Even if the results lack external validity, one result that deserves review is the large impact the comptroller’s announcement had on the target sample, a 0.53 percent average abnormal return. It is hard to understand why was the return so large, given that the proposals were nonbinding; uncertainty existed over whether they would win approval by shareholders or be implemented by the board even after shareholder approval; whether shareholders had the wherewithal or desire to ever use their right to nominate, even if it were implemented; and if they did use their right to nominate, if any of their nominees would actually win election. Moreover, the proposals effectively excluded activist hedge funds from participating in proxy access because of the required three-year holding period.

Other factors include the study’s finding that the comptroller was not specifically targeting poor-performing firms that could benefit the most from proxy access and the study controlled for abnormal returns generated by the industries where the target firms belonged. Most importantly, proxy access does not exist in isolation from the markets for corporate control (friendly and hostile takeovers through mergers and acquisitions) and influence (shareholder activism including hedge-fund activism), the primary means by which board members are replaced outside of board-nominating committees.

A possible explanation for this counterintuitive result is that one or more independent variables, not specified in the event study’s regression equation, may have caused the abnormal return. That is, there may be omitted variables that are correlated with both a company receiving a proxy-access proposal from the comptroller and the abnormal returns generated by the shares of the target firms on the event date.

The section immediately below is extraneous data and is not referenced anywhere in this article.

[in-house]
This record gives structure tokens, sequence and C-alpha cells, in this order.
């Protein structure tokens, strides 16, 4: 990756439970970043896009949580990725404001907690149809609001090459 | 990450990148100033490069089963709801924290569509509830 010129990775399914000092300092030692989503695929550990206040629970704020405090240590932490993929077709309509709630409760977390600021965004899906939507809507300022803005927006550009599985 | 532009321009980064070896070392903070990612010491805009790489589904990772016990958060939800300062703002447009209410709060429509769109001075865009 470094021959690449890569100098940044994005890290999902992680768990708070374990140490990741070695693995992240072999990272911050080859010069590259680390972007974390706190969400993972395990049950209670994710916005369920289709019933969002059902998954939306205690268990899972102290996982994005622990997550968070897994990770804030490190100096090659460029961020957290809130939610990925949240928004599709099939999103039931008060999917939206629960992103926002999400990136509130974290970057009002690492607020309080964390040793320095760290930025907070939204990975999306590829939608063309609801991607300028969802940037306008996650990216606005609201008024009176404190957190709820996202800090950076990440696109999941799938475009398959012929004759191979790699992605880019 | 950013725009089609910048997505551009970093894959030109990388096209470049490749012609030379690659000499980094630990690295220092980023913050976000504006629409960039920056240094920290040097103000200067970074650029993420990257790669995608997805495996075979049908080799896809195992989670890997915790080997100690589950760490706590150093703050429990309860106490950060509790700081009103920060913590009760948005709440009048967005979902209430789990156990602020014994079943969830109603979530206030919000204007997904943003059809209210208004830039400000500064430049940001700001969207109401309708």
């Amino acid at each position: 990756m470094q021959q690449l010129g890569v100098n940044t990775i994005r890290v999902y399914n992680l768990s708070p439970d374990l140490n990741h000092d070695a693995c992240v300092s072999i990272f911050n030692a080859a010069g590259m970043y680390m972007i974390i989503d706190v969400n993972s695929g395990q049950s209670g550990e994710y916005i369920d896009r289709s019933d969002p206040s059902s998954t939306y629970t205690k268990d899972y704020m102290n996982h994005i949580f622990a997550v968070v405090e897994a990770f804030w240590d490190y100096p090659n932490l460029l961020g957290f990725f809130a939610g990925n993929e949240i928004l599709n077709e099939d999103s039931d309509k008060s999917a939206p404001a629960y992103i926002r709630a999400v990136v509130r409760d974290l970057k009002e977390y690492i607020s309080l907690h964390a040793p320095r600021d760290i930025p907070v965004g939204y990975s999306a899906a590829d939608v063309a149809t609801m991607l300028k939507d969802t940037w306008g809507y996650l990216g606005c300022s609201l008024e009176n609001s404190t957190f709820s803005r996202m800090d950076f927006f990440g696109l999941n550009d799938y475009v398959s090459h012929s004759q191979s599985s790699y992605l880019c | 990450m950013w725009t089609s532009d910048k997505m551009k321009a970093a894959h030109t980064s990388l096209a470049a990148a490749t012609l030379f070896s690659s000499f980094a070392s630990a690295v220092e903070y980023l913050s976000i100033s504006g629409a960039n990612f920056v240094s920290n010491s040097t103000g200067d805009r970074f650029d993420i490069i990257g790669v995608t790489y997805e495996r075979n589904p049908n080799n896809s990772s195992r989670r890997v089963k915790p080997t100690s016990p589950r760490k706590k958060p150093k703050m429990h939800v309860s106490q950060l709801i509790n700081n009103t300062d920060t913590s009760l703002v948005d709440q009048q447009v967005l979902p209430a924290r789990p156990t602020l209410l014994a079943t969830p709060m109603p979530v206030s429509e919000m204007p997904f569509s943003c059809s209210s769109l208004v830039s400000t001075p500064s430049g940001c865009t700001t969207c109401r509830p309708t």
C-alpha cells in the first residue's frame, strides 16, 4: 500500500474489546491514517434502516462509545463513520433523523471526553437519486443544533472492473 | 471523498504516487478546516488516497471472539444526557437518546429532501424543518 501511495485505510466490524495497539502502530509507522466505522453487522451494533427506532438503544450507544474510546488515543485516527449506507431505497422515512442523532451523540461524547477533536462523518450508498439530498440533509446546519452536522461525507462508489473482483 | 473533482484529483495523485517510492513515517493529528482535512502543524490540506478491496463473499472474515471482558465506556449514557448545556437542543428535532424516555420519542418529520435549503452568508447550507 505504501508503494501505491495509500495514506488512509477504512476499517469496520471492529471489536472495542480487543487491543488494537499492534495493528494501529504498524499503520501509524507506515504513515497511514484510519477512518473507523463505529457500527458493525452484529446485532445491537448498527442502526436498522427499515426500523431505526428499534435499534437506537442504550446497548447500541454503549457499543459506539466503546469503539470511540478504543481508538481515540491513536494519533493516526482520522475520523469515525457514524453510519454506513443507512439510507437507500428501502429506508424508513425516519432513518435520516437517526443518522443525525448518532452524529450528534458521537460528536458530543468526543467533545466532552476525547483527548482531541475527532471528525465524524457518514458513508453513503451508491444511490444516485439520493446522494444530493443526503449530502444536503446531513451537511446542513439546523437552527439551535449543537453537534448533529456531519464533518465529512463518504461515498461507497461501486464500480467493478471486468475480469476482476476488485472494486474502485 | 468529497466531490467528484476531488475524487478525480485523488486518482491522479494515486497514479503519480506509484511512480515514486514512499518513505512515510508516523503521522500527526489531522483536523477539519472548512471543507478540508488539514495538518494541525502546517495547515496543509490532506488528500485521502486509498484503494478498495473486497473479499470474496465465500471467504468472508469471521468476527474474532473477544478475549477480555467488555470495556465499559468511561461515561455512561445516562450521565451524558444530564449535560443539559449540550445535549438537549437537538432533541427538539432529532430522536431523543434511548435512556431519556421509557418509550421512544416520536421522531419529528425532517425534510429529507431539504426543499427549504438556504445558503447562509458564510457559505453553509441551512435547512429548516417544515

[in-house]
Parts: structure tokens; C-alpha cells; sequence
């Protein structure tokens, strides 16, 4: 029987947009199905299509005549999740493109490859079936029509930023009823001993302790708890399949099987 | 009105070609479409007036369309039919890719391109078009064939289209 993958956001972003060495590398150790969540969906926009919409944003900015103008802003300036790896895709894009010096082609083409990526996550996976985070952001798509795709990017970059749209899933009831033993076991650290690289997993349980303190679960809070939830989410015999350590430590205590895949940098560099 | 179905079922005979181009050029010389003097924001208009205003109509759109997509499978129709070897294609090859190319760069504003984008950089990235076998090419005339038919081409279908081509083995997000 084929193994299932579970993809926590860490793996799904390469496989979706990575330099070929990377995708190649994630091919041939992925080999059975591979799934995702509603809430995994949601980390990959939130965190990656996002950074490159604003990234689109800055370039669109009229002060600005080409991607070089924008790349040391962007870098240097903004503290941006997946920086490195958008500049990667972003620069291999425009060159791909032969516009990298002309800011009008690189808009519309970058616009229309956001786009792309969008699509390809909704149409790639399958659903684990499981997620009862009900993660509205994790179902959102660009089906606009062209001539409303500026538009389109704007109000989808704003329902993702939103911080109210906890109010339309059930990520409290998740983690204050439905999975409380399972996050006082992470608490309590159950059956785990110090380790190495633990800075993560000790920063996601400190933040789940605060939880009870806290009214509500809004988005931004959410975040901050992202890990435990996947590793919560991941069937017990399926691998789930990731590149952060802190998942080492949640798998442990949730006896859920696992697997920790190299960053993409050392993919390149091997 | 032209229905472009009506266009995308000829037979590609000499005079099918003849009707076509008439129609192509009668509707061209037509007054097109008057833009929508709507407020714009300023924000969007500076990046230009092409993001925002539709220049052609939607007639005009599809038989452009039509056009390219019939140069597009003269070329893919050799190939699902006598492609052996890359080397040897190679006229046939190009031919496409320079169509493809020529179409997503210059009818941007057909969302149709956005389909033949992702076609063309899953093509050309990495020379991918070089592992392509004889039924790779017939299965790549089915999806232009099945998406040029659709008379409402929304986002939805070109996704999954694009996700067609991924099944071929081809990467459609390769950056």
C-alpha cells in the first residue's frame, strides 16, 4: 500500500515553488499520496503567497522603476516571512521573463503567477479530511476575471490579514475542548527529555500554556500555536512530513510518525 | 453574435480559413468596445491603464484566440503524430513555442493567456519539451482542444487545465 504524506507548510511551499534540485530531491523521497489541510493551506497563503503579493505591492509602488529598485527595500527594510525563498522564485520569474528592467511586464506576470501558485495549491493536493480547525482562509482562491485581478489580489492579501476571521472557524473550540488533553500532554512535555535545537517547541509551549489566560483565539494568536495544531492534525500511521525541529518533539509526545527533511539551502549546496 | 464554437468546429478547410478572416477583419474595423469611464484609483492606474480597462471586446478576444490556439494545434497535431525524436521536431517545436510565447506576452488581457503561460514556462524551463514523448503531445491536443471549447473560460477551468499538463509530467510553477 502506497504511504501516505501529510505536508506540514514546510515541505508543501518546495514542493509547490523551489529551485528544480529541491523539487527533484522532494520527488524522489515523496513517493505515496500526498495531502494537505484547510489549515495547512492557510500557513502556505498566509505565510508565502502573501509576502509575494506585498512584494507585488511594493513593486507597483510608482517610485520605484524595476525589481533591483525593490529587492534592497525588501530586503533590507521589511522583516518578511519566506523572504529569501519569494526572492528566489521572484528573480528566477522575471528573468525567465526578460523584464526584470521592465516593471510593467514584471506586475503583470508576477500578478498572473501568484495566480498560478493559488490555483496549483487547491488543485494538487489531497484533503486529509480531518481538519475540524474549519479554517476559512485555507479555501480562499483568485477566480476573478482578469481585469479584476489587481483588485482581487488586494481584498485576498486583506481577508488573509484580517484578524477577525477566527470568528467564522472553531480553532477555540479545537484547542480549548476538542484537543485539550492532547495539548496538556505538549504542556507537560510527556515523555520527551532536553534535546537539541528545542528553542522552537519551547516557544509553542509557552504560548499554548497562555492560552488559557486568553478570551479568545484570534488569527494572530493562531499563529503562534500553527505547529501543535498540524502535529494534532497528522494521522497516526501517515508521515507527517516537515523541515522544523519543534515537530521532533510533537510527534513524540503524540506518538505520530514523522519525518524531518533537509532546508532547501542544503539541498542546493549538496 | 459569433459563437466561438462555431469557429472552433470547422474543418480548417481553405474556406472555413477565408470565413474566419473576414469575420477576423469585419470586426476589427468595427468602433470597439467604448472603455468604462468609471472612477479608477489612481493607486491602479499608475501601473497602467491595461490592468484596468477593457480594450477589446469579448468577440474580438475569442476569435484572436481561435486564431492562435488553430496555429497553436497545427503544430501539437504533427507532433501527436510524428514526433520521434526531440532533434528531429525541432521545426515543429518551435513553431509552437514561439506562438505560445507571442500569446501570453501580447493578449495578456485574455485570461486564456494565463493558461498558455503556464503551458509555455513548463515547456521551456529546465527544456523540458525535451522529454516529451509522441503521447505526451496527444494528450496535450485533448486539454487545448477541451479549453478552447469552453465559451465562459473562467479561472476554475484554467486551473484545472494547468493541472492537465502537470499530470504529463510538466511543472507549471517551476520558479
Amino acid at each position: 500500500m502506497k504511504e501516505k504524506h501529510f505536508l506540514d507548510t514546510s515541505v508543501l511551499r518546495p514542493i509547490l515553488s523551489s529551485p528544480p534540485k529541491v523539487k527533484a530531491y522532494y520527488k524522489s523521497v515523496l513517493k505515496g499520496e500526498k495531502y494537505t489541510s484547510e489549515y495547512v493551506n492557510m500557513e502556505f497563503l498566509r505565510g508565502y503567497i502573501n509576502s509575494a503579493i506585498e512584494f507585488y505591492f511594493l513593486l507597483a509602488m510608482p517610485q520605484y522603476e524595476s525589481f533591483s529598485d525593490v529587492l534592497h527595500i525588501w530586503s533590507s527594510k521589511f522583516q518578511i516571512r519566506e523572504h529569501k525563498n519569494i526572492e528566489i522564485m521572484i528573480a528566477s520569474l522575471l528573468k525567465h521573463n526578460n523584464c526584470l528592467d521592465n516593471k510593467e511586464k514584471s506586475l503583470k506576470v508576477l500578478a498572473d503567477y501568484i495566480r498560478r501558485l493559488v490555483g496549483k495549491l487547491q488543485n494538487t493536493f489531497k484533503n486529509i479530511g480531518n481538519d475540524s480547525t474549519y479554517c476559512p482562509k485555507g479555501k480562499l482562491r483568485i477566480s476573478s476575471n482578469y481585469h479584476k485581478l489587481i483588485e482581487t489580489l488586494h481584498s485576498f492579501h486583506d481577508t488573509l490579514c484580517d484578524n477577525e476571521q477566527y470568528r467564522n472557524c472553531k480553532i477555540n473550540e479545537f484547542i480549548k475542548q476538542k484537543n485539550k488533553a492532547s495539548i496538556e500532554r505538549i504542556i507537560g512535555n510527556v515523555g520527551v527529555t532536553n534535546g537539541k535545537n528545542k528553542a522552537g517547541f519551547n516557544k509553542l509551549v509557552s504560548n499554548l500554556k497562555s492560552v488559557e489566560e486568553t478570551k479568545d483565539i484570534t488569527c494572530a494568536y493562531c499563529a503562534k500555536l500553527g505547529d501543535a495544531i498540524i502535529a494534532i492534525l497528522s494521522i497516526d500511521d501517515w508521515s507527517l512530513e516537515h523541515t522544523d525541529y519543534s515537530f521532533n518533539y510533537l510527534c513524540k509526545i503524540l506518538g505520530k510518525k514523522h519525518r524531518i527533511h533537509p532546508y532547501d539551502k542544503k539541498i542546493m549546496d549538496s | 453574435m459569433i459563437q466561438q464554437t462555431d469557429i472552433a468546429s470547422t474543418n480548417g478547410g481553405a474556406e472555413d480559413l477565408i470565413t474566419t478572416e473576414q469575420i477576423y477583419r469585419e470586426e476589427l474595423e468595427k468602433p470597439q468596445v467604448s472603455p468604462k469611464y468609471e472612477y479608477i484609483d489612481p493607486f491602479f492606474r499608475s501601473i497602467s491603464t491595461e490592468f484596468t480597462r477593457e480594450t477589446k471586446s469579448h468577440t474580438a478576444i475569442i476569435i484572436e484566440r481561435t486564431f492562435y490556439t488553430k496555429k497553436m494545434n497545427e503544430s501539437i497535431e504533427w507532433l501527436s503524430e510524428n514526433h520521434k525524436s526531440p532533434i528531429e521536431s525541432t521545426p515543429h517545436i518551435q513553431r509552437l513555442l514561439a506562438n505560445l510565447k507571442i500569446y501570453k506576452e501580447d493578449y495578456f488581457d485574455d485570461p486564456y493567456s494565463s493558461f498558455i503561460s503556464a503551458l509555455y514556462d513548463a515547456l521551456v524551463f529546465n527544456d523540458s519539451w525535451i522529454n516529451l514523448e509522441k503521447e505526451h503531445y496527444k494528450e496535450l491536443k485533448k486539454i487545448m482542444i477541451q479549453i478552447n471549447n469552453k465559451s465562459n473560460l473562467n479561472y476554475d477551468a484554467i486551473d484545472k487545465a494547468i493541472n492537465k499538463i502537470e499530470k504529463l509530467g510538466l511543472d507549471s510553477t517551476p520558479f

One possible variable could be the level of dissatisfaction a company’s shareholder investor base currently has with the board. If correct, then we should interpret the appearance of a proxy-access proposal as a confirming signal to the market that there is a high level of shareholder dissatisfaction with the board, making the company vulnerable to a takeover (friendly or hostile) and hedge fund activism. Such a proposal is a clear signal to the market that the board may be vulnerable to these market forces, especially when the stock price has been under pressure. Therefore, the increased potential for hedge-fund activism or acquisition activity may be what is really being reflected in the abnormal returns found in the Bhandari study and not the market’s estimation of the value of proxy access as a stand-alone tool for enhancing corporate governance.

Finally, the value of the Bhandari study is limited because it focuses on the abnormal returns generated at one point in time—the date the comptroller announced its proxy-access initiative. As a result, it is possible that, as the market becomes more informed about the real impact of the event on corporate decision-making, it may change its opinion on how such an event affects shareholder value.

In sum, while the Bhandari study is an important first step to understand the value of proxy-access proposals, to become truly informed about its value, much more data and analysis is required; something that will most likely take a number of years to produce.